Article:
You will notice the emphasis on sleep in both definitions. This is because the word “hypnosis” is derived from the Greek word “hupnos” meaning “sleep” and its cognate verb “hupnōssō” meaning “to be sleepy”. And yet neither of these definitions are totally satisfactory.Take the first definition: I agree that to enter what we call a “trance” state you need to move nearer to sleep. But this first definition is really defining the induction of hypnosis rather than the state itself. To define hypnosis as the approach of sleep is to suggest that hypnosis is something dynamic – a movement towards, rather than a stable or consistent state of consciousness.

The second definition simply begs the question. To define “hypnosis” as “that which is induced by hypnotism” or “the hypnotic state” doesn’t really tell us anything at all.

Another word I often use to denote states of suggestibility is “hypnoidal”. The adjective “hypnoid” (and, presumably, the cognate adverb “hypnoidal”) was first coined by Siegmund Freud and Josef Breuer in an article published in 1893. Here, the OED definition is a little more helpful. The adjective “hypnoid” is “applied to a state of consciousness characterized by heightened suggestibility or dissociation, such as occurs in hysterical conditions”. The OED also offer a quotation from a scholarly article published in 1921 which states that “a [half-waking] state can be produced artificially and is called light hypnosis or the hypnoidal state”.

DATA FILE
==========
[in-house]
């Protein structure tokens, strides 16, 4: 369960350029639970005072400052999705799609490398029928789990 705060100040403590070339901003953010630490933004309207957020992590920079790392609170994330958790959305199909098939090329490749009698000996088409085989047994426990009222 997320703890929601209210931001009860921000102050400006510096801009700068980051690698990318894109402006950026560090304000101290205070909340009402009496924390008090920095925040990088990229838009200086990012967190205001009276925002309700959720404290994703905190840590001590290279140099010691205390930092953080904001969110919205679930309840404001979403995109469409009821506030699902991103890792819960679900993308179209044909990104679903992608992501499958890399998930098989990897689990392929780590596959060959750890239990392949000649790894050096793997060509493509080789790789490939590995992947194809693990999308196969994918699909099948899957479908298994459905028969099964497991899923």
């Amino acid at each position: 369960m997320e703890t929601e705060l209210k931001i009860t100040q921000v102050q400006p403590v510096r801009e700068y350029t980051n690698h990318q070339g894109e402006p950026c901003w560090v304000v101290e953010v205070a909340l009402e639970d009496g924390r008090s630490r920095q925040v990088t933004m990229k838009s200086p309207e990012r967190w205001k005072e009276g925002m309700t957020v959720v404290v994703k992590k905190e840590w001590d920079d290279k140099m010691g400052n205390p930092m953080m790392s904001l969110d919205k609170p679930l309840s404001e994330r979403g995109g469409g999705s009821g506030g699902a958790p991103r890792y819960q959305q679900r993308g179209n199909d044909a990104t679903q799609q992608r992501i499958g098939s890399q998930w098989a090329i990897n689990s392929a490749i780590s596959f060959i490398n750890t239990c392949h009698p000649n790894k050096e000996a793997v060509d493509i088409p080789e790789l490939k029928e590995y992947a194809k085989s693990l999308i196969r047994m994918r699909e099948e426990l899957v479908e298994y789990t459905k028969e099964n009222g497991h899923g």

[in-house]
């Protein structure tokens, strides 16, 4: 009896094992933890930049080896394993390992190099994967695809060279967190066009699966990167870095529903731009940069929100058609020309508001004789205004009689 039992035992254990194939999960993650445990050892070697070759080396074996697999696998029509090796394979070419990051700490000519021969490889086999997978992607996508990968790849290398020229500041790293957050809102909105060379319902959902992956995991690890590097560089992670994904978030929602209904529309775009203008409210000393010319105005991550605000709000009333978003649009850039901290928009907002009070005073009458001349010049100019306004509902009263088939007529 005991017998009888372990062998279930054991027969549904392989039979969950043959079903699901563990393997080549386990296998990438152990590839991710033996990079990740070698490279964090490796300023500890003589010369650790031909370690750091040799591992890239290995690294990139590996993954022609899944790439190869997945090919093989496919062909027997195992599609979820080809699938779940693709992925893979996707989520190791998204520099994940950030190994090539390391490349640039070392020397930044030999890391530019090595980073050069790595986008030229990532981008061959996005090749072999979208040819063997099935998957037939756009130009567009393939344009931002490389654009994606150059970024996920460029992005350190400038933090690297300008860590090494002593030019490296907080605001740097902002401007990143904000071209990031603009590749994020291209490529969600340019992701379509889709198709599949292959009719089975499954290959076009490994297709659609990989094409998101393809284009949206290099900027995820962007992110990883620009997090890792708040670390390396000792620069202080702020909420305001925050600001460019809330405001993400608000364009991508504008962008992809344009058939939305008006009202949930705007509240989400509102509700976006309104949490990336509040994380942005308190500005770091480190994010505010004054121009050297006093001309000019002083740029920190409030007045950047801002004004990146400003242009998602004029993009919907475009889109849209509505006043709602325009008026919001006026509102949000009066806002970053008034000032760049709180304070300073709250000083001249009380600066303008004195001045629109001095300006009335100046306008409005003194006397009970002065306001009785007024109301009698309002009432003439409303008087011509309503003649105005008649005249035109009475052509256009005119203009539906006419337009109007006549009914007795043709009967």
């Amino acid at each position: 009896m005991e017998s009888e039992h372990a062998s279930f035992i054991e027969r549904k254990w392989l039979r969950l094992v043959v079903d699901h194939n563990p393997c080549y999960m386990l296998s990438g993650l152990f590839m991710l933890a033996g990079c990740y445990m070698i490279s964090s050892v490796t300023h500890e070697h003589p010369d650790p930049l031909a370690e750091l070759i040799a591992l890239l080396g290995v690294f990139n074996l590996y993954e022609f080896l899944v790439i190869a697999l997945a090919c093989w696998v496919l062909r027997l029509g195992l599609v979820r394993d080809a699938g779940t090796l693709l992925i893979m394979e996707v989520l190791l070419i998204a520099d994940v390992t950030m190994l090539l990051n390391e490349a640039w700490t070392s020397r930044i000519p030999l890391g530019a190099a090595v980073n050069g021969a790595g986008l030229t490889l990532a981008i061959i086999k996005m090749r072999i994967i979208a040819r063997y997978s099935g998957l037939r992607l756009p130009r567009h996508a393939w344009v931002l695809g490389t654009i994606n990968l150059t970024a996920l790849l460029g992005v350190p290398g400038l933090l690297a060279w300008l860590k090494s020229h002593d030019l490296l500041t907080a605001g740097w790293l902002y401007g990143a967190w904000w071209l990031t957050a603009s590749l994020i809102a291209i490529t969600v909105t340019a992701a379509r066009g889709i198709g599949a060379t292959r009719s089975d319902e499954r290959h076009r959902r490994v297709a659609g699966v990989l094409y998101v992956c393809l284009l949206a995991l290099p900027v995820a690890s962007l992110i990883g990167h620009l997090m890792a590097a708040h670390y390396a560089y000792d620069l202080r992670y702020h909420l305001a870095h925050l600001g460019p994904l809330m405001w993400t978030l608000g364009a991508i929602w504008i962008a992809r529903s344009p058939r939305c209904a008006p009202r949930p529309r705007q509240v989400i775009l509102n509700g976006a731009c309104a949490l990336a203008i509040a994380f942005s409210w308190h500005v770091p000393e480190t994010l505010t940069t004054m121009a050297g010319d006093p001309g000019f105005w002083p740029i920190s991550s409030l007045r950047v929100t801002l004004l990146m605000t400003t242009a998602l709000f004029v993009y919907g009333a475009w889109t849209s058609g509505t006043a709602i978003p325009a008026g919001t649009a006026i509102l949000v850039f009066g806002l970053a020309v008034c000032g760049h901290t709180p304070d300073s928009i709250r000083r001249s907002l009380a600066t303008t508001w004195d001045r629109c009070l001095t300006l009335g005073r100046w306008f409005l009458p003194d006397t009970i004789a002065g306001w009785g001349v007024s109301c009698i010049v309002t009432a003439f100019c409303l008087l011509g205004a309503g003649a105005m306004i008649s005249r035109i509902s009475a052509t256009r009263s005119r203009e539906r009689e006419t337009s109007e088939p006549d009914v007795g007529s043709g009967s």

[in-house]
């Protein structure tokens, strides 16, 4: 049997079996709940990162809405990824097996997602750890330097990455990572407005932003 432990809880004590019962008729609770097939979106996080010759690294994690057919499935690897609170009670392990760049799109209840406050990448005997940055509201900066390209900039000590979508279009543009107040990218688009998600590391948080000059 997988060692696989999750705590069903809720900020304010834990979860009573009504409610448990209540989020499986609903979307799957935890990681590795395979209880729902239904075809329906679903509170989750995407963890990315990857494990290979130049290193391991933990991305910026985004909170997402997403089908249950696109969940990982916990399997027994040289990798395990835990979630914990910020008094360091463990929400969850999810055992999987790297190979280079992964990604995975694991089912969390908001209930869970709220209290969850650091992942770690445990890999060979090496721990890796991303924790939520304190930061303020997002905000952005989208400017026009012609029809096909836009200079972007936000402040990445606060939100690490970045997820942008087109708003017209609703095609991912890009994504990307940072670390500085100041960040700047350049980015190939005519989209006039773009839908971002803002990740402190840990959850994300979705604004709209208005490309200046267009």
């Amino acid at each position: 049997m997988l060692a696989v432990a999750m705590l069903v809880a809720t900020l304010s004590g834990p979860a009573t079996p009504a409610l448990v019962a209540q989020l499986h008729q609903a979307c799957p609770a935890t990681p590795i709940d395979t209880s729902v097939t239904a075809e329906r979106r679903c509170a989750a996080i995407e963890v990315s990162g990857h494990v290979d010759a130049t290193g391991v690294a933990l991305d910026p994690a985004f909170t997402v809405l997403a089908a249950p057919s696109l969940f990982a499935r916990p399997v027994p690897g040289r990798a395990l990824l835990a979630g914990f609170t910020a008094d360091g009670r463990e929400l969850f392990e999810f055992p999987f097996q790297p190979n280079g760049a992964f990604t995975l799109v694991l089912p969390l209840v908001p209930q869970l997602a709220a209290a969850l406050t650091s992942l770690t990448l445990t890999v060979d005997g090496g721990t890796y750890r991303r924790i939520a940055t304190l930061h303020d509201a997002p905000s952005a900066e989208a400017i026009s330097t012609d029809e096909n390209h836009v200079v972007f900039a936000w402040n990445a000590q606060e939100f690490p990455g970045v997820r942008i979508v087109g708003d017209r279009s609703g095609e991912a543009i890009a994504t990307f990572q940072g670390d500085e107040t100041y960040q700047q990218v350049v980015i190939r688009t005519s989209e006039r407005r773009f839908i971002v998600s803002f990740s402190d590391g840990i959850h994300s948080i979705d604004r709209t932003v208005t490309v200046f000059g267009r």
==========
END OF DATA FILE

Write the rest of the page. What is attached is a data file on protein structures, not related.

“Hypnoidal” is therefore such a useful word because it can be used to denote any state of heightened suggestibility, not just trance states induced for the purpose of administering therapeutic suggestions. So, these days, I tend to use the word “hypnoidal” to mean any state, whether involving relaxation or not, which is conducive to higher suggestibility. As for “hypnosis”, I find myself once again returning to the National College definition – a state of mind, induced by relaxation, in which the unconscious mind becomes more responsive to positive and therapeutic suggestion.